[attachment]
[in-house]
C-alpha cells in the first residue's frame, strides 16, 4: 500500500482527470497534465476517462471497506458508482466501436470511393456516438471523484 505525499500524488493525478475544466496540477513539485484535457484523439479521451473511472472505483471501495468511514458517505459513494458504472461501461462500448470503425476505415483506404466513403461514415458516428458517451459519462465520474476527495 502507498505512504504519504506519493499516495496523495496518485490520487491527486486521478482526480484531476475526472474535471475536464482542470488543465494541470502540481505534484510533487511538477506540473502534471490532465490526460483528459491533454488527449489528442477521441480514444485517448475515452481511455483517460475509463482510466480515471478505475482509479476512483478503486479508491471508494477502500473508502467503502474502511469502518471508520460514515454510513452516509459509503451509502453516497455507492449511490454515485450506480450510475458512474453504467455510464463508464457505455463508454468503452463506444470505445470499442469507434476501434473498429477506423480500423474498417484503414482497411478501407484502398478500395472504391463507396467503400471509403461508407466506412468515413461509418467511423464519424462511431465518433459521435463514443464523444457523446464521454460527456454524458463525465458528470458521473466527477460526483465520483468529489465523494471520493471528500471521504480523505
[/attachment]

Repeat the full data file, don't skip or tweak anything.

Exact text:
[in-house]
C-alpha cells in the first residue's frame, strides 16, 4: 500500500482527470497534465476517462471497506458508482466501436470511393456516438471523484 505525499500524488493525478475544466496540477513539485484535457484523439479521451473511472472505483471501495468511514458517505459513494458504472461501461462500448470503425476505415483506404466513403461514415458516428458517451459519462465520474476527495 502507498505512504504519504506519493499516495496523495496518485490520487491527486486521478482526480484531476475526472474535471475536464482542470488543465494541470502540481505534484510533487511538477506540473502534471490532465490526460483528459491533454488527449489528442477521441480514444485517448475515452481511455483517460475509463482510466480515471478505475482509479476512483478503486479508491471508494477502500473508502467503502474502511469502518471508520460514515454510513452516509459509503451509502453516497455507492449511490454515485450506480450510475458512474453504467455510464463508464457505455463508454468503452463506444470505445470499442469507434476501434473498429477506423480500423474498417484503414482497411478501407484502398478500395472504391463507396467503400471509403461508407466506412468515413461509418467511423464519424462511431465518433459521435463514443464523444457523446464521454460527456454524458463525465458528470458521473466527477460526483465520483468529489465523494471520493471528500471521504480523505